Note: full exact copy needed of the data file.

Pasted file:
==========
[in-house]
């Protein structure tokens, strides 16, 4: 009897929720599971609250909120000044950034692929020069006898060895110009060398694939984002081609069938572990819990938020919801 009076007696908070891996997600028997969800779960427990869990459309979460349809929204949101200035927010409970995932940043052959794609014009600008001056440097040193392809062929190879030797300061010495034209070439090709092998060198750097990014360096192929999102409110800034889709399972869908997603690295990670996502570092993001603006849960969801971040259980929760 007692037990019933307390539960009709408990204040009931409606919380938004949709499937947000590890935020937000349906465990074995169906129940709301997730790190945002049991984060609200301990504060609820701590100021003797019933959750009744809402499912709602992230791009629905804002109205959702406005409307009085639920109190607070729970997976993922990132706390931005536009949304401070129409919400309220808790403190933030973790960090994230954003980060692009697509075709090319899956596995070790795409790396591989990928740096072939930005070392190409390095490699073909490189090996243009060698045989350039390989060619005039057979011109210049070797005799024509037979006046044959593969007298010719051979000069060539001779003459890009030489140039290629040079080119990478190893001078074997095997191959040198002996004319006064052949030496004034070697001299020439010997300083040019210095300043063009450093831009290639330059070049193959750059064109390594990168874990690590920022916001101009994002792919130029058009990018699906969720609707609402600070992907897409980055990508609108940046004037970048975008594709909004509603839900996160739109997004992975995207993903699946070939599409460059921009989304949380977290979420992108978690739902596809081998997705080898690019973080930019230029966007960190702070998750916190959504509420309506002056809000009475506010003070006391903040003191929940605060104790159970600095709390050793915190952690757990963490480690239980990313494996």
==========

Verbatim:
[in-house]
């Protein structure tokens, strides 16, 4: 009897929720599971609250909120000044950034692929020069006898060895110009060398694939984002081609069938572990819990938020919801 009076007696908070891996997600028997969800779960427990869990459309979460349809929204949101200035927010409970995932940043052959794609014009600008001056440097040193392809062929190879030797300061010495034209070439090709092998060198750097990014360096192929999102409110800034889709399972869908997603690295990670996502570092993001603006849960969801971040259980929760 007692037990019933307390539960009709408990204040009931409606919380938004949709499937947000590890935020937000349906465990074995169906129940709301997730790190945002049991984060609200301990504060609820701590100021003797019933959750009744809402499912709602992230791009629905804002109205959702406005409307009085639920109190607070729970997976993922990132706390931005536009949304401070129409919400309220808790403190933030973790960090994230954003980060692009697509075709090319899956596995070790795409790396591989990928740096072939930005070392190409390095490699073909490189090996243009060698045989350039390989060619005039057979011109210049070797005799024509037979006046044959593969007298010719051979000069060539001779003459890009030489140039290629040079080119990478190893001078074997095997191959040198002996004319006064052949030496004034070697001299020439010997300083040019210095300043063009450093831009290639330059070049193959750059064109390594990168874990690590920022916001101009994002792919130029058009990018699906969720609707609402600070992907897409980055990508609108940046004037970048975008594709909004509603839900996160739109997004992975995207993903699946070939599409460059921009989304949380977290979420992108978690739902596809081998997705080898690019973080930019230029966007960190702070998750916190959504509420309506002056809000009475506010003070006391903040003191929940605060104790159970600095709390050793915190952690757990963490480690239980990313494996």